“This new payment system created havoc in the hospital world, and it turned everything that we knew in the hospital program upside down,” said Slabach, who is also a former hospital administrator.
After almost 400 small and rural hospitals went belly-up in the wake of PPS funding, “Congress woke up and said we have a problem” and decided to create programs, including Critical Access Hospitals in 1997, to prevent further hospital closures, Slabach said.
“This stemmed the loss of small, rural hospitals significantly,” Slabach said. “It took us away from volume and back to cost.”
Critical Access Hospitals do not have to rely on the PPS-based funding, instead reverting back to cost-based Medicare funding, actually receiving 101 percent of the cost of treatment (although under current federal cuts through sequestration, CAHs are only reimbursed 99 percent of cost).
“It was a life saver,” Slabach said, estimating that 70 to 80 percent of hospitals “would’ve gone bankrupt if they hadn’t converted.”
‘Like a gold rush’
Currently, in order to qualify for a CAH designation, a hospital must be more than 35 miles away from another hospital or only 15 miles away in mountainous terrain or areas with only secondary roads.
When the CAH program began in 1997, however, hospitals that did not meet the mileage requirement could still qualify for CAH status if they were designated by their state as a “necessary provider” of health care services to residents in the area, according to the Centers for Medicare & Medicaid Services. The “necessary provider” loophole closed in 2006.
Slabach, who served on the board of trustees for the National Rural Health Association during that time, said that a few hundred hospitals rushed to become certified as CAH before the sunset of the necessary provider provision. “Like a gold rush,” he said.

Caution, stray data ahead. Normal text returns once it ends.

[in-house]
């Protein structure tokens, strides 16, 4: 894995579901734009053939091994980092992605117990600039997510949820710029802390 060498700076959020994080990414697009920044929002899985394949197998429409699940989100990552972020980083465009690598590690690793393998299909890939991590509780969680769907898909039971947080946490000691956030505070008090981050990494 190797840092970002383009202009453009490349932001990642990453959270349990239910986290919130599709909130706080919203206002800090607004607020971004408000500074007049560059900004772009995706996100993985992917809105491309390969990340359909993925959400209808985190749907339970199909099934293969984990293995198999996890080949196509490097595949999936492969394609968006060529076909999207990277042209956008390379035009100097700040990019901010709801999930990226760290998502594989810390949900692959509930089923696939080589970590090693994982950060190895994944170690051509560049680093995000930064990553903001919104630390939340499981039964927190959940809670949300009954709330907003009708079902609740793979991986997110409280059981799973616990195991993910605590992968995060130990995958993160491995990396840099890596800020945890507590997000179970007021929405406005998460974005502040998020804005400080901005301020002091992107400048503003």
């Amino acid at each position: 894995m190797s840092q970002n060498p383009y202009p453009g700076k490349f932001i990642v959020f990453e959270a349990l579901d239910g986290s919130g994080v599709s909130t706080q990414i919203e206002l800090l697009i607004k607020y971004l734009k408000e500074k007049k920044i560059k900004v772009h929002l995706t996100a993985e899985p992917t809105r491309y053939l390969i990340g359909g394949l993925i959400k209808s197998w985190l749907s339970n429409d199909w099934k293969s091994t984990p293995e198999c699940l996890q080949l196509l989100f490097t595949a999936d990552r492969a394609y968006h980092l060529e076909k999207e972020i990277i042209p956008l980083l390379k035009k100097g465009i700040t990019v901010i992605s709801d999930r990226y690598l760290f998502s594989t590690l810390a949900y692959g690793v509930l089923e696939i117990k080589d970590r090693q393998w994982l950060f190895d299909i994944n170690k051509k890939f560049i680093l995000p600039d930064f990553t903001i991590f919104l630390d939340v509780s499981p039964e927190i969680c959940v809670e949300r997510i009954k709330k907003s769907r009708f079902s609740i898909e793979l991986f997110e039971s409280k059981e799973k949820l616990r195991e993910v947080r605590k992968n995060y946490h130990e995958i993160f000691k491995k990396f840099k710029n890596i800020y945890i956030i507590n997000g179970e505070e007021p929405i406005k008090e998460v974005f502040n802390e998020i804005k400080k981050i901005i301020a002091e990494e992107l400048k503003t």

Slabach said that roughly 80 percent of today’s CAHs qualified under the necessary provider clause, with a few hundred hospitals converting every year from 1997 to 2006. Since then, only three to five convert annually, he said.
Critical Access elsewhere
Dr. Greg Duncan, Sutter Coast’s chief of medical staff who has been leading the local opposition to CAH designation, points to the Critical Access conversion of Sutter Lakeside Hospital in Lake County as evidence of the negative impacts in store for Del Norte County.
Sutter Lakeside converted to a CAH in 2008, cutting inpatient beds from 69 to 25. Duncan has blamed Lakeside’s conversion to CAH for recent layoffs and the closure of two clinics associated with the hospital.
But during Lakeside layoffs in 2010, Jan Emerson of the California Hospital Association said that hospitals across the state had been forced to “lay off employees, halt wage increases, implement hiring freezes and even shut down programs because of the current economy,” as reported by Lake County News.
Dr. Karen Tait, the public health officer for Lake County, home of Sutter Lakeside, said that the conversion to a CAH did not stay controversial for long. There was a slight increase in the amount of emergency transfers out of Sutter Lakeside, but she’s hesitant to correlate this to the CAH designation since there is a trend of more and more patients going to out-of-county to specialized treatment centers for services like cardiology or stroke care.
Siri Nelson, chief administrative officer of Sutter Lakeside, said that the hospital has received more than $16 million in additional Medicare reimbursement since 2008 due to critical access status, in an opinion piece published this past week in Lake County News.
“There isn’t going to be substantially different care provided in a Critical Access Hospital; in most cases they are required to provide the exact same level of care,” said Peggy Wheeler, vice president of the Rural Healthcare Center at the California Hospital Association.